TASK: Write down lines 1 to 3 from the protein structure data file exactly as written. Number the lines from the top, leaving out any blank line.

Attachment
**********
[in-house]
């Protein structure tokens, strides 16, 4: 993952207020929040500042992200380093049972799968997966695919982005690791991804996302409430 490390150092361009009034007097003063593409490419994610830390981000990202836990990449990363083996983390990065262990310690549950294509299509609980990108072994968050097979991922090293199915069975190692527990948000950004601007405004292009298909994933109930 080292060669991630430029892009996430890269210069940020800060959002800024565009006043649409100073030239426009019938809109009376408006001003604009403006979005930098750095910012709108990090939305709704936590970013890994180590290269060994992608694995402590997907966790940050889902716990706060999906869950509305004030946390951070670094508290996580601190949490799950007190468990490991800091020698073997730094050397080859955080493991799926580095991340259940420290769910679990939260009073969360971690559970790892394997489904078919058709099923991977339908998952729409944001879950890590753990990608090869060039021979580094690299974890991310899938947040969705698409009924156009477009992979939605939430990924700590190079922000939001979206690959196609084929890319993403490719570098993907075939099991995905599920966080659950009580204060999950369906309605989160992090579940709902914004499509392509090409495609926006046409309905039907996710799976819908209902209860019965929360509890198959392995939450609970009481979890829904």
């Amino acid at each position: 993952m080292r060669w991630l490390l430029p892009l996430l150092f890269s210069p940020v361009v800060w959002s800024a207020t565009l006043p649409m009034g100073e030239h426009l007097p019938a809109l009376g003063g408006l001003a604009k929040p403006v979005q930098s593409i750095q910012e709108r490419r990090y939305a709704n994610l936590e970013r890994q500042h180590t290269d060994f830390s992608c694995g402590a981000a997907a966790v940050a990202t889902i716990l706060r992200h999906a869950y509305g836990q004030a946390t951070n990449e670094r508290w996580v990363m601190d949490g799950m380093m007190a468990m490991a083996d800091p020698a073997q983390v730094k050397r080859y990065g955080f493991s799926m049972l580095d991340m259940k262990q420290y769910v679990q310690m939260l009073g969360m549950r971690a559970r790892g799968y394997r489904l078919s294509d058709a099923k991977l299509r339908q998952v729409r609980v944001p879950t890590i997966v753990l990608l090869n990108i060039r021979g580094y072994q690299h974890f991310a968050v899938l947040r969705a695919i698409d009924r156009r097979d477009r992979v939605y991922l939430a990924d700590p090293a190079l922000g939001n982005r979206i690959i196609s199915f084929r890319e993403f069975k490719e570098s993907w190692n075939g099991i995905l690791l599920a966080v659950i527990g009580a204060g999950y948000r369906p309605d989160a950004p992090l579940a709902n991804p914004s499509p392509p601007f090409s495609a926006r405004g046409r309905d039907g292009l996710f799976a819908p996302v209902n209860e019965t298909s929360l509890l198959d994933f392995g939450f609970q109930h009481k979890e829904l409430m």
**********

[in-house]
């Protein structure tokens, strides 16, 4: 993952207020929040500042992200380093049972799968997966695919982005690791991804996302409430 490390150092361009009034007097003063593409490419994610830390981000990202836990990449990363083996983390990065262990310690549950294509299509609980990108072994968050097979991922090293199915069975190692527990948000950004601007405004292009298909994933109930 080292060669991630430029892009996430890269210069940020800060959002800024565009006043649409100073030239426009019938809109009376408006001003604009403006979005930098750095910012709108990090939305709704936590970013890994180590290269060994992608694995402590997907966790940050889902716990706060999906869950509305004030946390951070670094508290996580601190949490799950007190468990490991800091020698073997730094050397080859955080493991799926580095991340259940420290769910679990939260009073969360971690559970790892394997489904078919058709099923991977339908998952729409944001879950890590753990990608090869060039021979580094690299974890991310899938947040969705698409009924156009477009992979939605939430990924700590190079922000939001979206690959196609084929890319993403490719570098993907075939099991995905599920966080659950009580204060999950369906309605989160992090579940709902914004499509392509090409495609926006046409309905039907996710799976819908209902209860019965929360509890198959392995939450609970009481979890829904």
């Amino acid at each position: 993952m080292r060669w991630l490390l430029p892009l996430l150092f890269s210069p940020v361009v800060w959002s800024a207020t565009l006043p649409m009034g100073e030239h426009l007097p019938a809109l009376g003063g408006l001003a604009k929040p403006v979005q930098s593409i750095q910012e709108r490419r990090y939305a709704n994610l936590e970013r890994q500042h180590t290269d060994f830390s992608c694995g402590a981000a997907a966790v940050a990202t889902i716990l706060r992200h999906a869950y509305g836990q004030a946390t951070n990449e670094r508290w996580v990363m601190d949490g799950m380093m007190a468990m490991a083996d800091p020698a073997q983390v730094k050397r080859y990065g955080f493991s799926m049972l580095d991340m259940k262990q420290y769910v679990q310690m939260l009073g969360m549950r971690a559970r790892g799968y394997r489904l078919s294509d058709a099923k991977l299509r339908q998952v729409r609980v944001p879950t890590i997966v753990l990608l090869n990108i060039r021979g580094y072994q690299h974890f991310a968050v899938l947040r969705a695919i698409d009924r156009r097979d477009r992979v939605y991922l939430a990924d700590p090293a190079l922000g939001n982005r979206i690959i196609s199915f084929r890319e993403f069975k490719e570098s993907w190692n075939g099991i995905l690791l599920a966080v659950i527990g009580a204060g999950y948000r369906p309605d989160a950004p992090l579940a709902n991804p914004s499509p392509p601007f090409s495609a926006r405004g046409r309905d039907g292009l996710f799976a819908p996302v209902n209860e019965t298909s929360l509890l198959d994933f392995g939450f609970q109930h009481k979890e829904l409430m």